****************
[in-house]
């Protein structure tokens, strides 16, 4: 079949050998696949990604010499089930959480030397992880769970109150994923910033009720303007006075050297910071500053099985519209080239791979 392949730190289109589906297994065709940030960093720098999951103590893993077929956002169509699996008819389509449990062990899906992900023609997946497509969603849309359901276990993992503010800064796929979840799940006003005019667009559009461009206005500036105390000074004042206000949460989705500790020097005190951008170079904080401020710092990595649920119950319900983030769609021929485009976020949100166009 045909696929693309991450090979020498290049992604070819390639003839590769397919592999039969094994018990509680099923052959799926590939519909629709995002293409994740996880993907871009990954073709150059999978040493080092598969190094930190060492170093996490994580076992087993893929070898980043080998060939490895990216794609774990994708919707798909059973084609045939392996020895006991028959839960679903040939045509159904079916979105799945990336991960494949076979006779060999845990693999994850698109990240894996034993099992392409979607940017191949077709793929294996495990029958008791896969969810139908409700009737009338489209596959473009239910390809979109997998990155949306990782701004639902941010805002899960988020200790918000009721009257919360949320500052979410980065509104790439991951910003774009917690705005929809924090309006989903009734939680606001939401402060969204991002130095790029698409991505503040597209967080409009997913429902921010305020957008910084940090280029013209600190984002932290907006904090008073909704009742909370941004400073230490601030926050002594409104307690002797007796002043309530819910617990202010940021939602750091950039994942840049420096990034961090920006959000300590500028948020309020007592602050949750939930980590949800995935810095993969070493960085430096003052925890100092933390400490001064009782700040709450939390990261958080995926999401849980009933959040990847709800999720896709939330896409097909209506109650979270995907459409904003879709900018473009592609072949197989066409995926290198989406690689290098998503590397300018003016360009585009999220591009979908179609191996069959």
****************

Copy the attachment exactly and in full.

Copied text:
[in-house]
């Protein structure tokens, strides 16, 4: 079949050998696949990604010499089930959480030397992880769970109150994923910033009720303007006075050297910071500053099985519209080239791979 392949730190289109589906297994065709940030960093720098999951103590893993077929956002169509699996008819389509449990062990899906992900023609997946497509969603849309359901276990993992503010800064796929979840799940006003005019667009559009461009206005500036105390000074004042206000949460989705500790020097005190951008170079904080401020710092990595649920119950319900983030769609021929485009976020949100166009 045909696929693309991450090979020498290049992604070819390639003839590769397919592999039969094994018990509680099923052959799926590939519909629709995002293409994740996880993907871009990954073709150059999978040493080092598969190094930190060492170093996490994580076992087993893929070898980043080998060939490895990216794609774990994708919707798909059973084609045939392996020895006991028959839960679903040939045509159904079916979105799945990336991960494949076979006779060999845990693999994850698109990240894996034993099992392409979607940017191949077709793929294996495990029958008791896969969810139908409700009737009338489209596959473009239910390809979109997998990155949306990782701004639902941010805002899960988020200790918000009721009257919360949320500052979410980065509104790439991951910003774009917690705005929809924090309006989903009734939680606001939401402060969204991002130095790029698409991505503040597209967080409009997913429902921010305020957008910084940090280029013209600190984002932290907006904090008073909704009742909370941004400073230490601030926050002594409104307690002797007796002043309530819910617990202010940021939602750091950039994942840049420096990034961090920006959000300590500028948020309020007592602050949750939930980590949800995935810095993969070493960085430096003052925890100092933390400490001064009782700040709450939390990261958080995926999401849980009933959040990847709800999720896709939330896409097909209506109650979270995907459409904003879709900018473009592609072949197989066409995926290198989406690689290098998503590397300018003016360009585009999220591009979908179609191996069959």